Design History

This 16th Century Book Can Be Read Six Different Ways

January 24, 2014

Christopher Jobson

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Sure, the Amazon Kindle might have dynamic font adjustments, and it can hold thousands of books, but can it do this? Printed in the late 16th century this small book from the National Library of Sweden is an example of sixfold dos-à-dos binding, where six books are conjoined into a single publication but can be read individually with the help of six perfectly placed clasps. This particular book was printed in Germany and like almost all books at the time is a religious devotional text. The National Library of Sweden has a fantastic photo collection of historical and rare books where you can find many more gems like this, and this, and this.

Update: And if you really like amazing old book discoveries, you should be following Erik Kwakkel, the Medieval book historian at Leiden University in the Netherlands, who originally unearthed this story. (via Neatorama)

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Animation

Loving Vincent: The First Feature-Length Painted Animation Will Explore the Life and Death of Vincent Van Gogh

January 23, 2014

Christopher Jobson

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Currently in production at Oscar-winning studio BreakThru Films, Loving Vincent will be the first feature-length animated film made solely through hand-painted canvases. The movie will examine the life of post-Impressionist painter Vincent Van Gogh and the circumstances surrounding his violent and mysterious death some 123 years ago. Understandably, the production for Loving Vincent is no easy task and requires the help of 70 (!) painters who will help create the numerous hand-painted oil canvases required to bring the story to life. The team is currently appealing to the public on Kickstarter to help raise funds to complete the movie. (via The Awesomer)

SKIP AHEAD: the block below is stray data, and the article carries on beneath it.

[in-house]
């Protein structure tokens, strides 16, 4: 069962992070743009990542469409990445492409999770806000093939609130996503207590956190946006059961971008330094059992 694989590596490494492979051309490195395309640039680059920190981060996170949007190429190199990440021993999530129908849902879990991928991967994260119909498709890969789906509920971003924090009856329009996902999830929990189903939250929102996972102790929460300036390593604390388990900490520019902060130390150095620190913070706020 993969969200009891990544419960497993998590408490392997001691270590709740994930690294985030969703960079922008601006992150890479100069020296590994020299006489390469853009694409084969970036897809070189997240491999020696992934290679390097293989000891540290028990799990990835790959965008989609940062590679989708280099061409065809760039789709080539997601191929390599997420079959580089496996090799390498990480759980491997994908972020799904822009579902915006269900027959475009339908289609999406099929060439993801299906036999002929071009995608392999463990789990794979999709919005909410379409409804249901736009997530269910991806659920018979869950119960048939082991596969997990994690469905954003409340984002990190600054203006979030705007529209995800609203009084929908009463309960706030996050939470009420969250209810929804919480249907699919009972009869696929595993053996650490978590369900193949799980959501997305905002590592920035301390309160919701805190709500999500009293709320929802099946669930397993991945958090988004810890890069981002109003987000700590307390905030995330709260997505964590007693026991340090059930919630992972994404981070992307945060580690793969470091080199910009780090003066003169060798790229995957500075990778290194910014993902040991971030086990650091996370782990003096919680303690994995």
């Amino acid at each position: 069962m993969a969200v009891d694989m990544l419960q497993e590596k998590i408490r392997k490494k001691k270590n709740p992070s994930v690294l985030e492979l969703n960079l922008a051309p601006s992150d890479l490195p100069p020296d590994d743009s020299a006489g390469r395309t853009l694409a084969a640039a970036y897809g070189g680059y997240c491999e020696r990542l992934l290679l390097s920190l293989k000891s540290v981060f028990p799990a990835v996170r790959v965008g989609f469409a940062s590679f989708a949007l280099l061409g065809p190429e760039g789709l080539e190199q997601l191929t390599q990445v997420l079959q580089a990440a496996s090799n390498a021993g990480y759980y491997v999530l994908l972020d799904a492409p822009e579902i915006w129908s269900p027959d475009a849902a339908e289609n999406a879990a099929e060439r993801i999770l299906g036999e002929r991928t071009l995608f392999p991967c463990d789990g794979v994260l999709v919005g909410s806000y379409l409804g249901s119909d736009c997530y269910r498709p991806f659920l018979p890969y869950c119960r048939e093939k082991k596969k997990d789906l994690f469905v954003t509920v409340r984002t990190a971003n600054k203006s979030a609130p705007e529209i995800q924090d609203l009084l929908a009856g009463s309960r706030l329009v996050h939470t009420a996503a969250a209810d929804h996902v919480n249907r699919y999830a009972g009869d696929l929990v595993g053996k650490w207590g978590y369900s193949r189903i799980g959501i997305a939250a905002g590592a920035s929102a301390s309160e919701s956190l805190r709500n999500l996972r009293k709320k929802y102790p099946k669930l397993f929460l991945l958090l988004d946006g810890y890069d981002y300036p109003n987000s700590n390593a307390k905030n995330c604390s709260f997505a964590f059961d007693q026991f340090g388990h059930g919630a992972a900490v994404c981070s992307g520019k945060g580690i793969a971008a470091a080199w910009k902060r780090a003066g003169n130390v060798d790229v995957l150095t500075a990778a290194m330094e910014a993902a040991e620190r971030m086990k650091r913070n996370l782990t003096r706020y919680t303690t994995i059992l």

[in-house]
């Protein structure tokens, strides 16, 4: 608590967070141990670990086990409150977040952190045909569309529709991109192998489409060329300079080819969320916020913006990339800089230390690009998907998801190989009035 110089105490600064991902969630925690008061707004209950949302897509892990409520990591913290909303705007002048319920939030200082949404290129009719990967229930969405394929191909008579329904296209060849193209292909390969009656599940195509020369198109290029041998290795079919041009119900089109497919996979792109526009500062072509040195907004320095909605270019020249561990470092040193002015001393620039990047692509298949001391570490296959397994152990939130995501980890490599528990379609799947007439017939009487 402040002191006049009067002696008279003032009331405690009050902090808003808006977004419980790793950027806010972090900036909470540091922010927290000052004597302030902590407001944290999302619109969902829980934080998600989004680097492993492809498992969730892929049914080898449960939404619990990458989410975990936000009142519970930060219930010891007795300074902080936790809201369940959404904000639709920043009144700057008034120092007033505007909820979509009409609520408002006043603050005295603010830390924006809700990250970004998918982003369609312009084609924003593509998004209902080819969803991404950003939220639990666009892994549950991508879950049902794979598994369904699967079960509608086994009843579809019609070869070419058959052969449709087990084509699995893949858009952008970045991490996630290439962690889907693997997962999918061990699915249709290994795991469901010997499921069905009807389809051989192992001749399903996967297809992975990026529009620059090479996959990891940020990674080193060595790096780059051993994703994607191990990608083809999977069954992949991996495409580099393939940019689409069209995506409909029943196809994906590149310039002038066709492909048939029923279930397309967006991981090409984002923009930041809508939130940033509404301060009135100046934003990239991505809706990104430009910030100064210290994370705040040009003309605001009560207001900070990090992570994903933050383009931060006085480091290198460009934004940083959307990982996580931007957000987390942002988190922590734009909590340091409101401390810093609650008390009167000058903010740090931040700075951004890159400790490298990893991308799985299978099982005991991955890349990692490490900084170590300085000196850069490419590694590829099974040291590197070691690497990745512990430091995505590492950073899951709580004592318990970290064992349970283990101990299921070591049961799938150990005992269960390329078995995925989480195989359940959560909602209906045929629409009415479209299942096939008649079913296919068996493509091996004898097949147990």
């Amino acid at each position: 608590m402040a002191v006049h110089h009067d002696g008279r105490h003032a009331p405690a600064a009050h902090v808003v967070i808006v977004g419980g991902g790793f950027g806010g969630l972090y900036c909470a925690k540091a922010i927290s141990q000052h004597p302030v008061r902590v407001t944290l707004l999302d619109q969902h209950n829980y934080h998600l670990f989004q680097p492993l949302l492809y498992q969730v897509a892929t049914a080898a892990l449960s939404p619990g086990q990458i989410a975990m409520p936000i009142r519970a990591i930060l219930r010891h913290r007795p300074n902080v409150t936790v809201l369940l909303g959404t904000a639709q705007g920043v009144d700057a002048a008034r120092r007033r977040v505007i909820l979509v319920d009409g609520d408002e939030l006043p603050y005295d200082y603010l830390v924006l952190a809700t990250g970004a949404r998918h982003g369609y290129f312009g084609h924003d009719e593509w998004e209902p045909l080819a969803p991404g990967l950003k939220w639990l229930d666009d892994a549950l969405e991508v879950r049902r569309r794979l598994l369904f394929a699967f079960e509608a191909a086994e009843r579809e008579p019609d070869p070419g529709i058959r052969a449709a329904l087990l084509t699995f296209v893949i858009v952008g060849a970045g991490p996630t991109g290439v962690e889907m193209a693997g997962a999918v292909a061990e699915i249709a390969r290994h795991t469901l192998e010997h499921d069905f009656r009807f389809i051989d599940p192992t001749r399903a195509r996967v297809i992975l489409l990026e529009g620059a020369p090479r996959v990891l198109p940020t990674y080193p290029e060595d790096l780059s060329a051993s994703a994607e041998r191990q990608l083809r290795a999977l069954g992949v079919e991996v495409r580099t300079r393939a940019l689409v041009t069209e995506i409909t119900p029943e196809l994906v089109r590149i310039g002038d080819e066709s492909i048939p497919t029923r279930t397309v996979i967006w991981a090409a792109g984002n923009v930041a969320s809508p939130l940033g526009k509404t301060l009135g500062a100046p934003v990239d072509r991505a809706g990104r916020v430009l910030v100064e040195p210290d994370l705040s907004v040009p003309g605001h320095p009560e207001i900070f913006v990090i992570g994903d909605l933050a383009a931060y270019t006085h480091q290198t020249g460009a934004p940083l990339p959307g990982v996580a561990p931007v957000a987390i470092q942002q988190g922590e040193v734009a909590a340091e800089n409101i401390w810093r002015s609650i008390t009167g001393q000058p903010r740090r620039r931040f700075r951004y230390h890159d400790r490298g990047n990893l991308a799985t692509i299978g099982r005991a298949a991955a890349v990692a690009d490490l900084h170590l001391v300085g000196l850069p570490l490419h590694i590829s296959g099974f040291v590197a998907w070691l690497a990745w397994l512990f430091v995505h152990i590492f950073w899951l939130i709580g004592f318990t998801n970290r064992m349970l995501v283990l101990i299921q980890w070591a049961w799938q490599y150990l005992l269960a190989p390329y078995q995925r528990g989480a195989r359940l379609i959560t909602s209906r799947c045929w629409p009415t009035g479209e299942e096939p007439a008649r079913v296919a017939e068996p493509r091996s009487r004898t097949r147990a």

Photography

Eye of the Spider: Hypnotizing Macro Photos of Exotic Spiders Staring Directly into Your Mind

January 23, 2014

Christopher Jobson

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Like hairy aliens from another planet, these tiny spiders seem to stare with giant, all-knowing eyes into your very soul. Whether they possess otherworldly secrets or a desire to attack your face is open to interpretation. Regardless, photographer Jimmy Kong has done an incredible job capturing these intimate moments with diverse arthropods found in his native Malaysia. What you see here is just a taste of his macro work that also involves insects, reptiles and other creepy crawly things. See more on Flickr. (via the Colossal Flickr Pool)